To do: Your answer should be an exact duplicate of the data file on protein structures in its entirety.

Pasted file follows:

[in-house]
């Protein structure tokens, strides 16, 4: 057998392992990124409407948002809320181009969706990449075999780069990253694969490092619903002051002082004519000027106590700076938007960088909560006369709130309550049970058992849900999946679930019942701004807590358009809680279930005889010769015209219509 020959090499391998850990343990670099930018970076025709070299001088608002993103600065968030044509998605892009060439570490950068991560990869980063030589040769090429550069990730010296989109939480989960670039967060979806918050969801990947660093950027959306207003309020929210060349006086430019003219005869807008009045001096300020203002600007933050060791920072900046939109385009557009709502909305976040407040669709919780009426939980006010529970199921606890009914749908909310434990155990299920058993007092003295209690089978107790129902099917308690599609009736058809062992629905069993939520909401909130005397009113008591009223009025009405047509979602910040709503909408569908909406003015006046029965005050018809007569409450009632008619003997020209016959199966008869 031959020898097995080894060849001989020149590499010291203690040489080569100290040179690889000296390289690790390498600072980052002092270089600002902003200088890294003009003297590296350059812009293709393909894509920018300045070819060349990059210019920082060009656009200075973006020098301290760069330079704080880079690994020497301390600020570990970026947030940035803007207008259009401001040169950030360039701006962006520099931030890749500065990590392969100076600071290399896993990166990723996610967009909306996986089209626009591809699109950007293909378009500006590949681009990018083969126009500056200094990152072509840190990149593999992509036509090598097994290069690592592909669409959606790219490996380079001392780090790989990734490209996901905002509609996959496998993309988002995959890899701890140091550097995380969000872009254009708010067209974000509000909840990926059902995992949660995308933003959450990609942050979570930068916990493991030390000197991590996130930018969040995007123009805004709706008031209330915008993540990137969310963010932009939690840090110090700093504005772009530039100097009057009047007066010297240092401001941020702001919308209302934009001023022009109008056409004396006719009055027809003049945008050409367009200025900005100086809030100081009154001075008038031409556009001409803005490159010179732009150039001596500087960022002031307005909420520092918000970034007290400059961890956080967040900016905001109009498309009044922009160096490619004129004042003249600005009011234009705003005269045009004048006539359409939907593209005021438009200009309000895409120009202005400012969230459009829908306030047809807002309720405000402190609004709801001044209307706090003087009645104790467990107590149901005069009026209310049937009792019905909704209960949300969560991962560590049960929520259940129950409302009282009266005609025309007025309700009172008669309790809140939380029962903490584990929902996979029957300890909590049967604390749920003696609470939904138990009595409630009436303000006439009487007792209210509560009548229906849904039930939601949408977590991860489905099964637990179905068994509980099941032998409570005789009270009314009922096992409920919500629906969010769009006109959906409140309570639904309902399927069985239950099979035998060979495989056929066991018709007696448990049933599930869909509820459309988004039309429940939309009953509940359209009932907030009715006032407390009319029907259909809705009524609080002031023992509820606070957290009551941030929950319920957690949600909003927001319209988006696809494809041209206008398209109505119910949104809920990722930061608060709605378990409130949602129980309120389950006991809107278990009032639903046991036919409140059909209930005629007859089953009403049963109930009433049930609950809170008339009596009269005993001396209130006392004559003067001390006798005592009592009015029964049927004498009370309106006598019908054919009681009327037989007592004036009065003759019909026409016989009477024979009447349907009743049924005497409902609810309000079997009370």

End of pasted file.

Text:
[in-house]
């Protein structure tokens, strides 16, 4: 057998392992990124409407948002809320181009969706990449075999780069990253694969490092619903002051002082004519000027106590700076938007960088909560006369709130309550049970058992849900999946679930019942701004807590358009809680279930005889010769015209219509 020959090499391998850990343990670099930018970076025709070299001088608002993103600065968030044509998605892009060439570490950068991560990869980063030589040769090429550069990730010296989109939480989960670039967060979806918050969801990947660093950027959306207003309020929210060349006086430019003219005869807008009045001096300020203002600007933050060791920072900046939109385009557009709502909305976040407040669709919780009426939980006010529970199921606890009914749908909310434990155990299920058993007092003295209690089978107790129902099917308690599609009736058809062992629905069993939520909401909130005397009113008591009223009025009405047509979602910040709503909408569908909406003015006046029965005050018809007569409450009632008619003997020209016959199966008869 031959020898097995080894060849001989020149590499010291203690040489080569100290040179690889000296390289690790390498600072980052002092270089600002902003200088890294003009003297590296350059812009293709393909894509920018300045070819060349990059210019920082060009656009200075973006020098301290760069330079704080880079690994020497301390600020570990970026947030940035803007207008259009401001040169950030360039701006962006520099931030890749500065990590392969100076600071290399896993990166990723996610967009909306996986089209626009591809699109950007293909378009500006590949681009990018083969126009500056200094990152072509840190990149593999992509036509090598097994290069690592592909669409959606790219490996380079001392780090790989990734490209996901905002509609996959496998993309988002995959890899701890140091550097995380969000872009254009708010067209974000509000909840990926059902995992949660995308933003959450990609942050979570930068916990493991030390000197991590996130930018969040995007123009805004709706008031209330915008993540990137969310963010932009939690840090110090700093504005772009530039100097009057009047007066010297240092401001941020702001919308209302934009001023022009109008056409004396006719009055027809003049945008050409367009200025900005100086809030100081009154001075008038031409556009001409803005490159010179732009150039001596500087960022002031307005909420520092918000970034007290400059961890956080967040900016905001109009498309009044922009160096490619004129004042003249600005009011234009705003005269045009004048006539359409939907593209005021438009200009309000895409120009202005400012969230459009829908306030047809807002309720405000402190609004709801001044209307706090003087009645104790467990107590149901005069009026209310049937009792019905909704209960949300969560991962560590049960929520259940129950409302009282009266005609025309007025309700009172008669309790809140939380029962903490584990929902996979029957300890909590049967604390749920003696609470939904138990009595409630009436303000006439009487007792209210509560009548229906849904039930939601949408977590991860489905099964637990179905068994509980099941032998409570005789009270009314009922096992409920919500629906969010769009006109959906409140309570639904309902399927069985239950099979035998060979495989056929066991018709007696448990049933599930869909509820459309988004039309429940939309009953509940359209009932907030009715006032407390009319029907259909809705009524609080002031023992509820606070957290009551941030929950319920957690949600909003927001319209988006696809494809041209206008398209109505119910949104809920990722930061608060709605378990409130949602129980309120389950006991809107278990009032639903046991036919409140059909209930005629007859089953009403049963109930009433049930609950809170008339009596009269005993001396209130006392004559003067001390006798005592009592009015029964049927004498009370309106006598019908054919009681009327037989007592004036009065003759019909026409016989009477024979009447349907009743049924005497409902609810309000079997009370």